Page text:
I know that one should follow the steps in the same order of the presenter until completing the first project. I know that I can change things up later to shorten steps, if desired.

I threw that wisdom out the window as I embarked on a fashion sewing adventure:

I destroyed the first pattern by not paying attention to my teacher's instructions which was to appliqué in the darts that I had cut out (that's a story in itself - I will skip that here).  

My Rowenta Professional iron quit in total disgust and it put me in time out.  I am smiling while typing the words "time out". My dear friend, Carol, saw the  photo and innocently asked if I gave the iron time out?  No, it gave me time out.  Clearly, I needed to be humbled and be more compliant with the sewing universe.

Tips for the Seamstress, Embroiderer and Crafter when your project goes astray:
  • Laugh when everything feels out of sync including your mind! 
  • Stop what you are doing and take a break to do something else.  


This is my something else:  I am laughing at myself while posting to the blog and perhaps this will save you from making a mess of a new project. If you need help with using sewing feet be sure to check out my videos at YouTube/cookiesews

I am officially back to posting... however, now I am going back to the sewing studio with a second pattern to be drafted according to the instructions by my teacher!








Sunday, December 28, 2014

Be happy in the land of stitches this 2015!

Check out free designs on Facebook
Create a jar to collect little notes you write to capture moments of happiness throughout the year.

The one pictured here is a mason jar but any type of jar would work.  I chose this style because it is done with embroidery. Or if you need a gift, put a petite notepad and pencil inside or use last year's suggestion and fill it with candy or hot chocolate mix.

Start the embroidery machine and stitch the design which is sized for the mason jar lid.

Stretch the elastic band around "something" giving you four sides and easy access as shown below to tie plum fabric strips to each of the sides.

I'm using the Serger Thread Palette Tool to stretch the elastic around.  I purchased this years ago and it gave me a big smile to use it again in a new way.

Look around the sewing room and you will some gizmo that will work or check out your kitchen drawer!

Create strips: use pinking shears for fabric strips or rip the strips and let the raw edges add a fun look.  Fill in-between the plum strips of fabric with red or pink organza strips or ribbons.  I used this same type of jar filled with hot chocolate for Christmas, hence the red and green ribbons and organza shown to the right.

Want to digitize your own design? Create a circle in your software in the size you need and get creative within the confines of the circle. If you don't know how, join me on Craftsy and save 50%!

For the lid, you can add an extra layer of felt or a batting to add additional "poof". The featured sample uses two layers of felt glued to the lid. The lid in this sample design measures 2.75 inches in diameter sized for the mason jar disc.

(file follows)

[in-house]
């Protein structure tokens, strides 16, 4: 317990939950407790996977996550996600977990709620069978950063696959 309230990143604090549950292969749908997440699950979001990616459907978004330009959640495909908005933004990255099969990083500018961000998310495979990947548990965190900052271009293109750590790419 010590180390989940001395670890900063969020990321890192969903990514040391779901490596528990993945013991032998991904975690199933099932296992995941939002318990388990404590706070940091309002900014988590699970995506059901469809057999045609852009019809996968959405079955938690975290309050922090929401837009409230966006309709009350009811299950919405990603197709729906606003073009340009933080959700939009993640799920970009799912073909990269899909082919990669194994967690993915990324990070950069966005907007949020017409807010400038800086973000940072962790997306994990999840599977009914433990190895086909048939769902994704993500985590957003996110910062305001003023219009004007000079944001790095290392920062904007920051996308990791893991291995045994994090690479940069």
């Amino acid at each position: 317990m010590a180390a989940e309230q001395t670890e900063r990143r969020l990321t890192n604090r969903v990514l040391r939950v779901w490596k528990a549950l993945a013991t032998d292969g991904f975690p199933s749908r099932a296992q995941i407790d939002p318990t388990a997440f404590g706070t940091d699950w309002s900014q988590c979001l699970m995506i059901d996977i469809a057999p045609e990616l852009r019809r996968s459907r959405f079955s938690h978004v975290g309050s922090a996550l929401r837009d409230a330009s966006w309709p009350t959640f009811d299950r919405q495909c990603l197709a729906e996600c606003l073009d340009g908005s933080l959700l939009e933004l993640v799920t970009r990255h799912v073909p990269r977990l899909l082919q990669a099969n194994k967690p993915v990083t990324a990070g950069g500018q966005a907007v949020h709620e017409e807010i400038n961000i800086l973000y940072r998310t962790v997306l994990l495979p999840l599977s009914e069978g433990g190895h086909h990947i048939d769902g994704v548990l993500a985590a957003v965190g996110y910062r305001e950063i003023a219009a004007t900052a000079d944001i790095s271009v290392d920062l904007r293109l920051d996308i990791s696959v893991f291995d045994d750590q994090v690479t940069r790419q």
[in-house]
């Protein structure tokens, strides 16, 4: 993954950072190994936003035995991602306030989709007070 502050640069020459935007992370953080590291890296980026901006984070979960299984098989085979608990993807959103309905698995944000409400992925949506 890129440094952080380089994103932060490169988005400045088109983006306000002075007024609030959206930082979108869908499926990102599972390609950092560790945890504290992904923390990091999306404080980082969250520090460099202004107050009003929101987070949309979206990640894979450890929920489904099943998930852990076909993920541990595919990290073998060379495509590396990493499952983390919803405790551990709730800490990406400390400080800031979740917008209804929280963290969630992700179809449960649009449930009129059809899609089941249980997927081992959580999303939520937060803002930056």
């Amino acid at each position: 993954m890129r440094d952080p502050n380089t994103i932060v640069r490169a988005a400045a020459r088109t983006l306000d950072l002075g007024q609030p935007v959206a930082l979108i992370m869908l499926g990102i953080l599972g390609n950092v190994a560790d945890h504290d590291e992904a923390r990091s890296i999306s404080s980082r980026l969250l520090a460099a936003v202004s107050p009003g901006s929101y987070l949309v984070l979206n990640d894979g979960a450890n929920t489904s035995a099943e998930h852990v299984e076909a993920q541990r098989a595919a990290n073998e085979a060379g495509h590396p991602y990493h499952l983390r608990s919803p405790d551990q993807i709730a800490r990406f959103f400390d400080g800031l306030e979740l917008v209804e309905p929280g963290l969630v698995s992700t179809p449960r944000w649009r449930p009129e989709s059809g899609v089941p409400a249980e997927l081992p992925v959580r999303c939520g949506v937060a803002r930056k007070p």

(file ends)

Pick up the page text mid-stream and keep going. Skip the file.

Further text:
It's okay to cut out on the line itself as it will be tucked under the mason jar lid.  Sample was cut with pinking shears. Love Aileen's glue for flexibility, adherence to so many "bases" and strength. Use any glue that will adhere fabric to metal that is handy in your home!

Tip: if you don't have the right adhesive or glue, go quietly into your significant other's Home Depot stash!  Mine flies remote control planes so I have every glue known to man at my secret disposal. I love the supplies used in his hobby!

Tie a ribbon around the lid with a bow finish and glue it in place.  Be sure to keep the glue just on the lid edge. Here is the one I did for Christmas adding an additional Tag of Joy that I digitized last year.







Tuesday, December 16, 2014

Part 10, Tag you are it for the holidays!

A personalized ornament or gift tag with someone you love "sketched in thread".

Supplies: Sketch portrait design, two pieced of fabric (sample uses ultra suede), red 40 wt. embroidery thread on top and in bobbin, 12 inches of ribbon, one piece of stabilizer either tear away or sticky depending on which finished look you prefer. If you use sticky paper, then the back side will be plain and if you use tear away then the backside will be the portrait in reverse.

Take your favorite photo or drawing and with  digitizing software, and duplicate it in stitches.

It is one of the easiest gifts you make. Another suggestion is to trace a photo of a friend's home  with digitizing software as a welcome blanket design and use the closing date as the "founding date".

To do this portrait tag, create the stitch portrait of your subject.  Create an oval around the portrait. Apply a fancy motif stitch to it. Create two circles as "eyelets" less than 1/4" big and apply satin stitch to each of the "eyelets".

For this tag ornament, two scraps of ultra-suede were used.  Use any fabric that won't fray including felt.  Hoop sticky paper and apply one piece of fabric to the top.  Thread the upper and lower bobbin thread with the same color of embroidery thread for the eyelets to be red on top and bottom.  Stitch out the "subject".  Slide the other piece of fabric under the hoop and stitch out the  motif oval and eyelets. Remove the sticky paper along the motif border. Trim fabric to 1/8" wide from the motif outside edge. Use an eyelet hole punch to remove the inner fabric areas from the eyelets.  Add your ribbon through the eyelets and you are finished!  The other option is to hoop tear away with the upper layer of fabric and again use matching upper and lower embroidery thread. Float backing fabric underneath the hoop.  Stitch the entire project, remove and trim away excess fabric and stabilizer and now you have the design in reverse on the other side.

Two layers of fabric are suggested for either method for stability of tag/ornament.

If you do not know how to create a portrait in stitches, check out
Artistic Digitizing; from Inspiration to Stitch on Craftsy and save with this discounted link.
See some of my student's first projects here